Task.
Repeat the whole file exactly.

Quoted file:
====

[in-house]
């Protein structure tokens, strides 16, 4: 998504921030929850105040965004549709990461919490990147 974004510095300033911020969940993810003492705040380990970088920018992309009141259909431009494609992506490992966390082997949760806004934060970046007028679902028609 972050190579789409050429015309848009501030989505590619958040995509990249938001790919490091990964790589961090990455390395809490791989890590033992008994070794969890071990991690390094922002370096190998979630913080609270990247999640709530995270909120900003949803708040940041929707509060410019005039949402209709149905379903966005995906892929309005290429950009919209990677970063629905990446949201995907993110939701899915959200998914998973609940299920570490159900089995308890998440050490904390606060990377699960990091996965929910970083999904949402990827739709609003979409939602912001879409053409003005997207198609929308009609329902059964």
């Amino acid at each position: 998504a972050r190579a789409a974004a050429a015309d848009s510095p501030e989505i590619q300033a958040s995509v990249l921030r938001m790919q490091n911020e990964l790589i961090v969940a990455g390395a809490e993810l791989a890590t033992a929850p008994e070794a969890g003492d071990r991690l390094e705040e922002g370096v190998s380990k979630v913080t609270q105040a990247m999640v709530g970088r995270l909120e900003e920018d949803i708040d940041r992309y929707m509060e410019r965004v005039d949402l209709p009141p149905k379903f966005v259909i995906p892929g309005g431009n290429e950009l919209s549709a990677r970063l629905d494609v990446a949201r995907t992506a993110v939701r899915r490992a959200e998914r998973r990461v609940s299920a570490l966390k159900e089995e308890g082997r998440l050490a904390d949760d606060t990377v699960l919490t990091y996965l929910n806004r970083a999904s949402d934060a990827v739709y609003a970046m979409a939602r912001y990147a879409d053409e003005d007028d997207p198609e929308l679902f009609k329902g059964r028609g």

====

[in-house]
């Protein structure tokens, strides 16, 4: 998504921030929850105040965004549709990461919490990147 974004510095300033911020969940993810003492705040380990970088920018992309009141259909431009494609992506490992966390082997949760806004934060970046007028679902028609 972050190579789409050429015309848009501030989505590619958040995509990249938001790919490091990964790589961090990455390395809490791989890590033992008994070794969890071990991690390094922002370096190998979630913080609270990247999640709530995270909120900003949803708040940041929707509060410019005039949402209709149905379903966005995906892929309005290429950009919209990677970063629905990446949201995907993110939701899915959200998914998973609940299920570490159900089995308890998440050490904390606060990377699960990091996965929910970083999904949402990827739709609003979409939602912001879409053409003005997207198609929308009609329902059964």
């Amino acid at each position: 998504a972050r190579a789409a974004a050429a015309d848009s510095p501030e989505i590619q300033a958040s995509v990249l921030r938001m790919q490091n911020e990964l790589i961090v969940a990455g390395a809490e993810l791989a890590t033992a929850p008994e070794a969890g003492d071990r991690l390094e705040e922002g370096v190998s380990k979630v913080t609270q105040a990247m999640v709530g970088r995270l909120e900003e920018d949803i708040d940041r992309y929707m509060e410019r965004v005039d949402l209709p009141p149905k379903f966005v259909i995906p892929g309005g431009n290429e950009l919209s549709a990677r970063l629905d494609v990446a949201r995907t992506a993110v939701r899915r490992a959200e998914r998973r990461v609940s299920a570490l966390k159900e089995e308890g082997r998440l050490a904390d949760d606060t990377v699960l919490t990091y996965l929910n806004r970083a999904s949402d934060a990827v739709y609003a970046m979409a939602r912001y990147a879409d053409e003005d007028d997207p198609e929308l679902f009609k329902g059964r028609g």